My husband's case is a bit different to yours Cottagegardener. He has had NO symptoms of any kind. He didn't feel great after Christmas and went to the GP and so the ball has been rolling for us - although due to a communication delay he won't have an angiogram until the 21 June. It is nice to know someone else is going through this at the same time as we are. Hopefully we can support one another.

I too have been reassured by the kind and detailed conversations. I do need to ask one question of all those ex-patients - did you have your nearest and dearest come to see you the day of the operation - after you had had it?

Suzy1954
Suzy1954
in reply to granniea

My husband spent the day at the hospital while I was in theatre. Then he saw me briefly afterwards and came back with my sisters the next day. The hospital were fine with that. I must say, I wasn’t really aware of him being there the day of my op. Think it helped him though.

Nic25
Nic25
in reply to granniea

My wife stayed in the hospital accommodation and was in ICU when I woke up, which I really appreciated. I discovered later it was late but they allowed her to stay especially. My children saw me off the day before and visited at the weekend (op was on a Thursday). Luckily I had just come out of the high dependency unit and had the tubes taken out of my neck so looked a bit less of a sight. Then brother and brother in law managed to visit over next few days but I was out so quickly no one else managed to get their act together! On the morning I was first on the list and so taken down very early so visiting didn't come into the equation. Hope that helps! Nic x

Nice to hear from you granniea and would be good to keep in touch x

Hi, I had severe aortic stenosis for a number of years but I was also as-symptomatic . I only got the surgery because I went to myGp telling her I want to start a family. 6 weeks later I had it done! Good luck and you will absolutely fine. I had mine aVR done in 2012 I’ve since had 2 kiddies and lead a very normal life . :-) don’t overdo it and just take the time to recover , it’s not as bad as you think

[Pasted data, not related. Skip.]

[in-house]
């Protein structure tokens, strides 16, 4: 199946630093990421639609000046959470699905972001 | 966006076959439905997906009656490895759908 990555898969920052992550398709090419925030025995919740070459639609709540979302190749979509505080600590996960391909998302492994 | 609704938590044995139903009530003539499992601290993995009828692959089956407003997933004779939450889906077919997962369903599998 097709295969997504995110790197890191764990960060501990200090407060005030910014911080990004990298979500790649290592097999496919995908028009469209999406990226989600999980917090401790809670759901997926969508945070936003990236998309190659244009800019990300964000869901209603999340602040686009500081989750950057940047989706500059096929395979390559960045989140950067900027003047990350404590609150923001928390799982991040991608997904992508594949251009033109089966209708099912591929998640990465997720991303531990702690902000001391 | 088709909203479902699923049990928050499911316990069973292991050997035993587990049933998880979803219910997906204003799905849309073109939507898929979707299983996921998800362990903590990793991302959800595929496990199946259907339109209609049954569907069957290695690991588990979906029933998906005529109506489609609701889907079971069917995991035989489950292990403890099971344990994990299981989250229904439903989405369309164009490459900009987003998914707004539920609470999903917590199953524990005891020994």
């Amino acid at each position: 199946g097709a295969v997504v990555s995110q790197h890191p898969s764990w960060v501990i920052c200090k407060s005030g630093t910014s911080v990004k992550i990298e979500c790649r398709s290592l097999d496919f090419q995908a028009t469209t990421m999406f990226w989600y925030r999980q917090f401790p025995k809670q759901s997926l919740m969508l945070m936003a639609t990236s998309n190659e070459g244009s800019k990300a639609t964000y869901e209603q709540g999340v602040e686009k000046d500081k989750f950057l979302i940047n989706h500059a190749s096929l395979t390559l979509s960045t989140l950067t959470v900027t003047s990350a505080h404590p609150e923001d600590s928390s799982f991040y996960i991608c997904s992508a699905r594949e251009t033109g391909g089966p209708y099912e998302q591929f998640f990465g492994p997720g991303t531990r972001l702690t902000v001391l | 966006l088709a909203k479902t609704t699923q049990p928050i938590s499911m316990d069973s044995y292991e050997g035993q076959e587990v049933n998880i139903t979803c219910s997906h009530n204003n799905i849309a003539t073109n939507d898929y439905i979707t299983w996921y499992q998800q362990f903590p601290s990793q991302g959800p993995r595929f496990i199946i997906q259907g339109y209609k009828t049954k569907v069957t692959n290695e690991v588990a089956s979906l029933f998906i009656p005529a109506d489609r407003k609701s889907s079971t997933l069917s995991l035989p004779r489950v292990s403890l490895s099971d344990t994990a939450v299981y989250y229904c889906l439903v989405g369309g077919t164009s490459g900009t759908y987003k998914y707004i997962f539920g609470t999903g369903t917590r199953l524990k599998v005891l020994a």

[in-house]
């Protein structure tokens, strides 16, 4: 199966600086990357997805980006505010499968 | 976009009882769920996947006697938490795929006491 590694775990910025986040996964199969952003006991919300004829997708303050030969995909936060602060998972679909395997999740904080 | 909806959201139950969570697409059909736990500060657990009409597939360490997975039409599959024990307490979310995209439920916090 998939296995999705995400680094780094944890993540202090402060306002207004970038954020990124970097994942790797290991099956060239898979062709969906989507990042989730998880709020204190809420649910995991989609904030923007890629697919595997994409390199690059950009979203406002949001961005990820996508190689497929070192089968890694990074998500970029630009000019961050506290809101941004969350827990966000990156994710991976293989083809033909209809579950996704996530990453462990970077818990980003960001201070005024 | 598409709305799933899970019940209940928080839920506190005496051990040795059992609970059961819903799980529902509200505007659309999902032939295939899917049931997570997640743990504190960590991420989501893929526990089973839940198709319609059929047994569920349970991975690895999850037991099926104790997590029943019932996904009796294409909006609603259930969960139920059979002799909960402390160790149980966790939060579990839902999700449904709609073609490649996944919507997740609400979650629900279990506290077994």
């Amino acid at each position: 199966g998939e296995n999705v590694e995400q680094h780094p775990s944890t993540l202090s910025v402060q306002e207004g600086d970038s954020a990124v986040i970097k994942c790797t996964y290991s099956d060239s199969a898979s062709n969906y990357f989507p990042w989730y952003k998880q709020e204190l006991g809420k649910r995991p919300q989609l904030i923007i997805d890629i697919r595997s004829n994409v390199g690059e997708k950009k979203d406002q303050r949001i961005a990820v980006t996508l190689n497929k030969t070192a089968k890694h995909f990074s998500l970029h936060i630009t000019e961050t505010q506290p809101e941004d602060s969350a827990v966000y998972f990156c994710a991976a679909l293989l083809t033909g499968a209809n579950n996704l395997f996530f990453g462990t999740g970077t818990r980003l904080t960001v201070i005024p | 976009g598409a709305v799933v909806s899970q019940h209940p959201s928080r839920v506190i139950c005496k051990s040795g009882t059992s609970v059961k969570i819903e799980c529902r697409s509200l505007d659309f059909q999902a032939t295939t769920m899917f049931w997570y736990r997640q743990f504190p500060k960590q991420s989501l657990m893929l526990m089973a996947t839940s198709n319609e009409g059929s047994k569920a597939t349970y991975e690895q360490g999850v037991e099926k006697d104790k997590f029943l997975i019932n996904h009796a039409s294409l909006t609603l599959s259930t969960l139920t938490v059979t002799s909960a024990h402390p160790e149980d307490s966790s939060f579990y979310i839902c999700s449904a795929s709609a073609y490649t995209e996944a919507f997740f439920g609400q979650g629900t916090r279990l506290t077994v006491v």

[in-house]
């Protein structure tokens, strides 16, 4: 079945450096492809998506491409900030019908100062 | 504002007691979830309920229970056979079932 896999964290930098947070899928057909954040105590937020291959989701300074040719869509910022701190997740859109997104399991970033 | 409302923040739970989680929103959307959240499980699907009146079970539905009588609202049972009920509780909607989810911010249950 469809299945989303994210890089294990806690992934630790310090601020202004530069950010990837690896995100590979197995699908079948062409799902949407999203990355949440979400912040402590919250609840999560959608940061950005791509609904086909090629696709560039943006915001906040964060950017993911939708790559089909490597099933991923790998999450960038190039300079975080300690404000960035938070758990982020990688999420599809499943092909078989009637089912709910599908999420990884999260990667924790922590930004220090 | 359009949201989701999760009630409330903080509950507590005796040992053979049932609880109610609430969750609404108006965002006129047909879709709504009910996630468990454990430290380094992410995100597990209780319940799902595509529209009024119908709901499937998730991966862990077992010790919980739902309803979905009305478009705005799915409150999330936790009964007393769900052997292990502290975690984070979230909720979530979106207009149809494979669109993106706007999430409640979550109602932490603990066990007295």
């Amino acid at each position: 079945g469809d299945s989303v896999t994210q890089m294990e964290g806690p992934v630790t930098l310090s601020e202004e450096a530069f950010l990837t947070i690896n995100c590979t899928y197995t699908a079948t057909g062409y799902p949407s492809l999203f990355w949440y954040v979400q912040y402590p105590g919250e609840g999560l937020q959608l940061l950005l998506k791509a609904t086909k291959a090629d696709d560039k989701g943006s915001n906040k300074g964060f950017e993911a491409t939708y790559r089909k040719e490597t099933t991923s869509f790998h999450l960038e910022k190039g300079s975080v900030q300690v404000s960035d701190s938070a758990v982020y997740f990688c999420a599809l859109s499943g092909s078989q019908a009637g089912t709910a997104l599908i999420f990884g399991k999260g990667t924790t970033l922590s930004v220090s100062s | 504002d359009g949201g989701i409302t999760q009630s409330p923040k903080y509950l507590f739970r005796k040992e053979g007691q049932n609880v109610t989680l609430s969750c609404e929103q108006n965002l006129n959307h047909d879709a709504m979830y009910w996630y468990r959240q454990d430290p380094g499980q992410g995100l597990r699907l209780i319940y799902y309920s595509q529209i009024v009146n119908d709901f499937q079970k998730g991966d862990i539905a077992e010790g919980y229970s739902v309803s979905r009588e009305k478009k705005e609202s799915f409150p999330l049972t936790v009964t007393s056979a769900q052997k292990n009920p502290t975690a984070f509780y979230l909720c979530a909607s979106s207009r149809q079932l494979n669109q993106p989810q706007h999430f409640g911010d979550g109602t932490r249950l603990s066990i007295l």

Nice to hear from you JJL15 and good to read your story. 2 youngsters will certainly keep you busy!

I had my pre op for an angiogram today which will take place on Monday 20th, they want to check my arteries, if I need a bypass as well as a new valve they’ll do it at the same time. The current waiting time for surgery is apparently 8 to 12 weeks.

I feel like everything is happening quickly now and will be glad when it is done even though I’m pretty scared of what’s to come.

So many kind and supportive people have responded, I feel quite humbled.

Your positivity JJL is brilliant ⭐️

Sending grateful thanks to you all

🙏

Oh that makes sense to do it all at the same time I guess. My sister had her aortic valve replaced 6months after me (she is 2yrs old than me) and they replaced her aortic root at the same time too. We both will need our AV replaced again soon as we both opted for a tissue valve so we could both have a family. :-) yes I can totally imagine how scared you are, it’s normal we are only human we naturally worry but you are in the best hands, these surgeries are classed as “routine” to the surgeons, to us so daunting but they do them all the time. :-) and the end goal outweighs it all. Just try not to worry , invest in a V shape pillow some good box sets and take it easy afterwards, don’t over do it - good luck with it all

You may also like...